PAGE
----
without Internet Explorer,
in 1280 x 960 resolution
If you gather ten Bathory fans and ask each of them what their favorite album is, chances are at least seven of them will have a different reply due to the diversity within the twelve full-length releases that spanned from 1984 until Quorthon's untimely death in 2004. None being as identifiable by looks alone as the debut self-titled album that boasts a sinister goat head and olden gothic font, however. This iconic record set Bathory ablaze in the underground from the get-go and it has remained a cult phenomenon decades later. How has this original black metal classic held its ground for so long?
Lets keep in mind that this album was released in 1984, at the very dawn of the black metal genre. If released in modern era, Bathory would most likely receive a lot of negative comments for a variety of reasons. It's not that the content itself is bad, but the production and execution of said content is sloppy. The work is as raw as a freshly cut hunk of blood-filled steak and often the material comes off as if it was recorded in one or two takes, which given that the total time spent on the record was 56 hours this is quite possible. Often the listener will find the instrumental elements switching audible locations from track to track; the guitar will fade into the abyss especially during solos, the vocals will become vibrant and then distant, the bass will perk up and sink back down... the only real constant remain the drums. There are also many off tempo areas that cause the album to be jagged around the edges and more regularly than not the guitar solos hit off notes or the hammer-ons/pull-offs get tripped up. All that being said, those characteristic flaws are what made this album what it is. The raw quality, immense energy and greasy pace of the material spawned an entirely new perception of metal at this time; it doesn't have to be done in outstanding quality with hundreds of dollars invested in recording equipment, nor be neat and tidy like a lot of the more well known records and it can be ultimately, bluntly evil.
Everyone who has at least a moderate knowledge of metal in general will already know how prolific Bathory as a band is in general, they will also already understand how big of an influence their self-titled debut album was on many notable bands, so it's really no use to reiterate the topic again and again. The music itself is a dark descent into necromancy, Satan worship, the apocalypse and a variety of blasphemous themes that leave a heavy imprint on the audience, even more so if one thinks back in terms of when it was released. Though Coven predates Bathory by about ten years, Quorthon said "fuck it" to any lyrical limitations and raised the bar tenfold in terms of malevolence. "Storm of Damnation" is also one of the earliest heard uses of an atmospheric introductory track to help set the theatrical overtone to an album; this track is compromised entirely of tolling bells, howling wind and thunder for over three minutes and as such it truly lives up to its given title. One can almost imagine walking through Hell and through its vast chambers all the way to Satan's throne, and when "Hades" bursts onto the speakers all thoughts of salvation are thrown out of mind.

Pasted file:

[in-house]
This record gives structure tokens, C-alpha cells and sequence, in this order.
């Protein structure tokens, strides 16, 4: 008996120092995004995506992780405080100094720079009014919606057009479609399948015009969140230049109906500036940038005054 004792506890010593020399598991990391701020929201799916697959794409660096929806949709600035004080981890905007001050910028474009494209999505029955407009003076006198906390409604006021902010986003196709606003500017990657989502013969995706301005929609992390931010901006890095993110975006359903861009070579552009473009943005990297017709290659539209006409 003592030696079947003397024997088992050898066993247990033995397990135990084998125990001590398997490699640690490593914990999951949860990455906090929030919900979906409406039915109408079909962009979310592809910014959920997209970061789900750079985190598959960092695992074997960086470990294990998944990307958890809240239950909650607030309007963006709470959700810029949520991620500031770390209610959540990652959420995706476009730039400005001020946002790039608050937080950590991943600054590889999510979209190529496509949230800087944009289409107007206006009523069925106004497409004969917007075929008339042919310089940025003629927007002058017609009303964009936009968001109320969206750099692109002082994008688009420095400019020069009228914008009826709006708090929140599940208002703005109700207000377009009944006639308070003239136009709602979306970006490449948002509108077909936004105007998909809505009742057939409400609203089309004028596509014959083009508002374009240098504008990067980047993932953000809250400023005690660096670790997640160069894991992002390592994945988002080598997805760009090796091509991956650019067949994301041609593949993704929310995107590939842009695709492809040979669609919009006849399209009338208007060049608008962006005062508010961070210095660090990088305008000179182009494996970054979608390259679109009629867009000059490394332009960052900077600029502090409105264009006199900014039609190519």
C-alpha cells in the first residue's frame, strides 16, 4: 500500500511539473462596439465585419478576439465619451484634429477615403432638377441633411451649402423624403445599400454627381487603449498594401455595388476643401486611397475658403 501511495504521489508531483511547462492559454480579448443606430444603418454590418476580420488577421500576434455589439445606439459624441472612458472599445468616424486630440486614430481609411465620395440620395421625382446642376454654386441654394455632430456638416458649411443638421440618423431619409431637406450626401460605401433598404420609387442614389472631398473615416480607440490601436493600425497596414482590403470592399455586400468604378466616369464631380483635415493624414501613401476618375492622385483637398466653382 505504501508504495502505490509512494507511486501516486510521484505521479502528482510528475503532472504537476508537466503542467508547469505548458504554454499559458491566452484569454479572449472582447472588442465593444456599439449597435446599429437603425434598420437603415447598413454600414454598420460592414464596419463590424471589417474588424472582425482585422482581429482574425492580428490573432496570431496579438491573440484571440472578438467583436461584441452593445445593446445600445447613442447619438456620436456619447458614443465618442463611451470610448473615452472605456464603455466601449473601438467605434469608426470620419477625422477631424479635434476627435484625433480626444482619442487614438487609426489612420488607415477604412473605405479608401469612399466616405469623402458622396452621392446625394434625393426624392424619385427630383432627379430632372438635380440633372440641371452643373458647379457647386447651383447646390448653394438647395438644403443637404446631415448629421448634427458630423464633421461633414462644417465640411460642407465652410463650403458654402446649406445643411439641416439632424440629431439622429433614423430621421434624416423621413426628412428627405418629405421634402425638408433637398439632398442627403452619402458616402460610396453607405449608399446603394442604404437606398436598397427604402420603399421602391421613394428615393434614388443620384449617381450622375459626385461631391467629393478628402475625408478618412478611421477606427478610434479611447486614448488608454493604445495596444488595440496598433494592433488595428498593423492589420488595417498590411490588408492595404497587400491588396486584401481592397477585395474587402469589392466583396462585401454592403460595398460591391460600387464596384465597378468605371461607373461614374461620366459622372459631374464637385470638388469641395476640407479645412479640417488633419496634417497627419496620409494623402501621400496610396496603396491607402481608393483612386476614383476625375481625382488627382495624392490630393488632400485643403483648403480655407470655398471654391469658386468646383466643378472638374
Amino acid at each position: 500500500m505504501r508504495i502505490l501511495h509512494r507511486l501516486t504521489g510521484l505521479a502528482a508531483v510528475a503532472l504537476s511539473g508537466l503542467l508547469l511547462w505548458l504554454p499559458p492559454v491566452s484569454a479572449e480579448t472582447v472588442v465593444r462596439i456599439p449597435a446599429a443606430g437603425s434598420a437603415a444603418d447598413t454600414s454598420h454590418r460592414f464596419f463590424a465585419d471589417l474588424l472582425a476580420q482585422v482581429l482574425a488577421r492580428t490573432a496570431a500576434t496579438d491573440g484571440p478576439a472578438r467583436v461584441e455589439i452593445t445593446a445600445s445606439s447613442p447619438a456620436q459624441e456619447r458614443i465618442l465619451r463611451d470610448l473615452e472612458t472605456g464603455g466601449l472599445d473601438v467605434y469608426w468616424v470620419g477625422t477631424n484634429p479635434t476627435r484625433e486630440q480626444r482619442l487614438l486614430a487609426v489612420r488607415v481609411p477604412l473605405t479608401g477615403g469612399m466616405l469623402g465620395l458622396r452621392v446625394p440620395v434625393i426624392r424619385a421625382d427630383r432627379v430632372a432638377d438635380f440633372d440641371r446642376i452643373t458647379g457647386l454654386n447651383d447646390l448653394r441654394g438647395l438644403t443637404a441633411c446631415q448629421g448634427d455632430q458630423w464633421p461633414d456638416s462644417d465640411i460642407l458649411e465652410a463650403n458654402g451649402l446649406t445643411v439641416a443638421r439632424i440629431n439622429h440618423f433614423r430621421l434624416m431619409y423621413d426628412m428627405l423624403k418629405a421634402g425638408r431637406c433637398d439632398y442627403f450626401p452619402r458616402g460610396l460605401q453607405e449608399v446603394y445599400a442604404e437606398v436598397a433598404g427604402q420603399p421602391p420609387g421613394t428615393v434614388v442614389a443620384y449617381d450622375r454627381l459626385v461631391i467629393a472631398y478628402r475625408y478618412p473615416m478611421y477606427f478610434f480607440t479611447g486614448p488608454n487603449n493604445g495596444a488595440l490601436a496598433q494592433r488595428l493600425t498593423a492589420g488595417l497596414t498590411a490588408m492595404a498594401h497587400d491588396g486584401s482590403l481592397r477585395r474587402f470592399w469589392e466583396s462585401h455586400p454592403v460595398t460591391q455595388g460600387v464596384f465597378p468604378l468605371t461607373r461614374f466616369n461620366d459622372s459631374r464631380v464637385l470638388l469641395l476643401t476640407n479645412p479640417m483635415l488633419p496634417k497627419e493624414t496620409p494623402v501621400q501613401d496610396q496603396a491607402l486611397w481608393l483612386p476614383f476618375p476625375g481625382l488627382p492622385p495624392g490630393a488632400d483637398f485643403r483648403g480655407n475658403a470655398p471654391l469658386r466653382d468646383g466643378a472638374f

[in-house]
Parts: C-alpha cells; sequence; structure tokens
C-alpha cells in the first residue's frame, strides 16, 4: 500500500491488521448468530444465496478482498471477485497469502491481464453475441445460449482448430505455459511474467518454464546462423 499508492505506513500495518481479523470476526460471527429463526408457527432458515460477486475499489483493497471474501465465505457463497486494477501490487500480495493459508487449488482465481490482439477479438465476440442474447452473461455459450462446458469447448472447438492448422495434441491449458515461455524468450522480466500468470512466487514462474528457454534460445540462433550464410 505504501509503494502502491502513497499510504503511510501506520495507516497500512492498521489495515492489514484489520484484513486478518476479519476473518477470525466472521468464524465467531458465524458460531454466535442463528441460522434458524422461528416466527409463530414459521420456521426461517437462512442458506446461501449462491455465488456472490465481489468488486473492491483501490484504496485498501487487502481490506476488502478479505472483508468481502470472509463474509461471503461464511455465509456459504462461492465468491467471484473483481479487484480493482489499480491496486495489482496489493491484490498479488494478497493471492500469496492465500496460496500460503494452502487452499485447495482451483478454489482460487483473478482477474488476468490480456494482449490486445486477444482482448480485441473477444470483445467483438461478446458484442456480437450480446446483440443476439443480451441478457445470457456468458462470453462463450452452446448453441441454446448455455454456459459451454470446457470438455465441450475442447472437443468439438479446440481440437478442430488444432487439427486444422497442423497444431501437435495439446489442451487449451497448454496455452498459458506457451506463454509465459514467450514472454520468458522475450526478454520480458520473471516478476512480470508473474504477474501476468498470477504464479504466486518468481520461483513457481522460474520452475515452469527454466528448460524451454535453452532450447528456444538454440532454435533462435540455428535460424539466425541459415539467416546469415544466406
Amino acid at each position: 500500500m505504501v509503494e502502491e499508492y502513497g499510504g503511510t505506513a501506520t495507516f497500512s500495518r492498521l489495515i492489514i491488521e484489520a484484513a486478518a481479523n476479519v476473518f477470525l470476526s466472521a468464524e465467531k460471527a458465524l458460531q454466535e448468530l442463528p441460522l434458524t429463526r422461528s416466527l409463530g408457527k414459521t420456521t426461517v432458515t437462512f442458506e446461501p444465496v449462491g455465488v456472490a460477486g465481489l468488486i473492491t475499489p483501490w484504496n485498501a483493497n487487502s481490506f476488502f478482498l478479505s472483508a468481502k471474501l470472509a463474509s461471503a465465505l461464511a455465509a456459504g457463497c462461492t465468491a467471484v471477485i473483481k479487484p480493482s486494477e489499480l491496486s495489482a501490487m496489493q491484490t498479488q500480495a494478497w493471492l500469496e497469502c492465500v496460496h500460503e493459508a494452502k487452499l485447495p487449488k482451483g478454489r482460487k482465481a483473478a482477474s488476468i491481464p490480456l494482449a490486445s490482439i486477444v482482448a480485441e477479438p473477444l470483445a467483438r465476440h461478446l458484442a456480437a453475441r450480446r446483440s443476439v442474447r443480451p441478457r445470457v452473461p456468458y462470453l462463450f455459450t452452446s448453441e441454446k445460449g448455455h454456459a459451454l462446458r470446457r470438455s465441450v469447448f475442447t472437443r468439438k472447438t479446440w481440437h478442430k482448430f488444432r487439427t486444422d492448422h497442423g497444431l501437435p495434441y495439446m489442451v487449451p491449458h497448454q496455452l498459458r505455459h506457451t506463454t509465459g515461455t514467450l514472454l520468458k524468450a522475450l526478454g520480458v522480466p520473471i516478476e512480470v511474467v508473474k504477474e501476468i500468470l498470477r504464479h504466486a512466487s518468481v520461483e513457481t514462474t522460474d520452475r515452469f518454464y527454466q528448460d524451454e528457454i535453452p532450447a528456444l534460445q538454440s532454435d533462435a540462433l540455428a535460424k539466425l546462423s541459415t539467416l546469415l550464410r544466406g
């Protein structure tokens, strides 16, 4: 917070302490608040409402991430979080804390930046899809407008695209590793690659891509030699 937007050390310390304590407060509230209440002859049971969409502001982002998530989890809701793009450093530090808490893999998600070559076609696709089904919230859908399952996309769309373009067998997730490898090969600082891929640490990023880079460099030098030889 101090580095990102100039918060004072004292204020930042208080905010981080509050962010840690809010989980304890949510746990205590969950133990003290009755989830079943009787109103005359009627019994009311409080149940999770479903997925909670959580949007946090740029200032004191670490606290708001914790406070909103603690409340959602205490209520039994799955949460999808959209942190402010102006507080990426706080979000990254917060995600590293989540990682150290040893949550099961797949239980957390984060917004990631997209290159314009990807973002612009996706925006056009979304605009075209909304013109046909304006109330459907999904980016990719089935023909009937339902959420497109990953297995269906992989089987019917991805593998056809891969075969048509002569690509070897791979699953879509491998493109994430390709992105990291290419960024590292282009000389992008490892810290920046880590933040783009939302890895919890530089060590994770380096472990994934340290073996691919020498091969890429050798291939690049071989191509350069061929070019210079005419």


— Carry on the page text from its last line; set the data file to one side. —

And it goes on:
The guitar is made up of a high treble tone that rips through fast onslaughts of early thrash riffs, dancing an unholy tango between power chords and hammer-on/pull-off bridges. Being both fast and relentless, Quorthon's fingers trip up from time to time on a few of the solos, but the louder you play the album the less this seems to matter at all. The riffs are actually quite memorable and they never once are heard incorporating tremolo picking, which is a technique overused by black metal bands of today. The drums manage to keep a breakneck speed throughout the content, only slowing down at key parts and then quickly picking back up again. They do go off tempo a few times, however they also recover with recognizable agility. While a lot of modern black metal stoops to using one-two blast beat drumming with bass kicks for nearly the absoluteness of an album, Stefan Larsson only uses blast beats within "Hades" and "In Conspiracy with Satan", the rest of the while making use of an assortment of standard early trash metal patterns. The bass varies on a track-by-track basis in terms of audibility, however when it is heard Rickard Bergman pulls off powerful walking lines, the beat riding the drums to help glue them to the guitar in a grooving fashion that has a very subtle Venom inspiration.
All of the tracks on Bathory are prominent in their own way and given the wavering production quality they each have features that stand out more than the other. Arguably, the "first black metal album" is truly a force to be reckoned with, still by today's standards. Maybe not in terms of quality, but in the aspect of wickedness and brutality it is for sure. The greatest thing about this album is that the band didn't even have to try to be raw, it just came out like that and they didn't give a fuck. This is unlike the way follow up groups have their material edited post-production to give a similar likeness. The album is raw, authentic, gritty and down right obscene. Still causing mayhem and influence to this day, recently Joel Grind of Toxic Holocaust even released a similar tribute album, The Yellowgoat Sessions. All hail the hordes!
- Villi Thorne